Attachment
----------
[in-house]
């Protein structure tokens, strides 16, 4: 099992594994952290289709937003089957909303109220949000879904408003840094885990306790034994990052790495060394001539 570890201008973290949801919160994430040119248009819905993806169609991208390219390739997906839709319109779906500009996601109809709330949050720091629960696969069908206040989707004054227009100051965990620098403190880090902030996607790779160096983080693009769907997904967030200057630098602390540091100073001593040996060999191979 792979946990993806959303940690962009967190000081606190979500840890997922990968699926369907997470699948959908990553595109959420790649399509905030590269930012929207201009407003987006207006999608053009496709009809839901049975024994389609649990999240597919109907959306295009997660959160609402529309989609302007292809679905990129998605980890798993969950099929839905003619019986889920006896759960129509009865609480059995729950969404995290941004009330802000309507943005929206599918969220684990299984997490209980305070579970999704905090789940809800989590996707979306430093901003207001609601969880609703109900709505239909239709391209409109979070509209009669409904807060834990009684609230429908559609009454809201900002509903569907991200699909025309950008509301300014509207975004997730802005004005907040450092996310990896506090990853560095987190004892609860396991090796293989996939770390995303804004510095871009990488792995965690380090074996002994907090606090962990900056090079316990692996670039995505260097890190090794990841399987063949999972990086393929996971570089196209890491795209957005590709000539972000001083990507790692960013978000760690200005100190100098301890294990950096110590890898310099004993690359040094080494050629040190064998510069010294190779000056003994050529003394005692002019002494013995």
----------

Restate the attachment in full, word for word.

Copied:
[in-house]
């Protein structure tokens, strides 16, 4: 099992594994952290289709937003089957909303109220949000879904408003840094885990306790034994990052790495060394001539 570890201008973290949801919160994430040119248009819905993806169609991208390219390739997906839709319109779906500009996601109809709330949050720091629960696969069908206040989707004054227009100051965990620098403190880090902030996607790779160096983080693009769907997904967030200057630098602390540091100073001593040996060999191979 792979946990993806959303940690962009967190000081606190979500840890997922990968699926369907997470699948959908990553595109959420790649399509905030590269930012929207201009407003987006207006999608053009496709009809839901049975024994389609649990999240597919109907959306295009997660959160609402529309989609302007292809679905990129998605980890798993969950099929839905003619019986889920006896759960129509009865609480059995729950969404995290941004009330802000309507943005929206599918969220684990299984997490209980305070579970999704905090789940809800989590996707979306430093901003207001609601969880609703109900709505239909239709391209409109979070509209009669409904807060834990009684609230429908559609009454809201900002509903569907991200699909025309950008509301300014509207975004997730802005004005907040450092996310990896506090990853560095987190004892609860396991090796293989996939770390995303804004510095871009990488792995965690380090074996002994907090606090962990900056090079316990692996670039995505260097890190090794990841399987063949999972990086393929996971570089196209890491795209957005590709000539972000001083990507790692960013978000760690200005100190100098301890294990950096110590890898310099004993690359040094080494050629040190064998510069010294190779000056003994050529003394005692002019002494013995």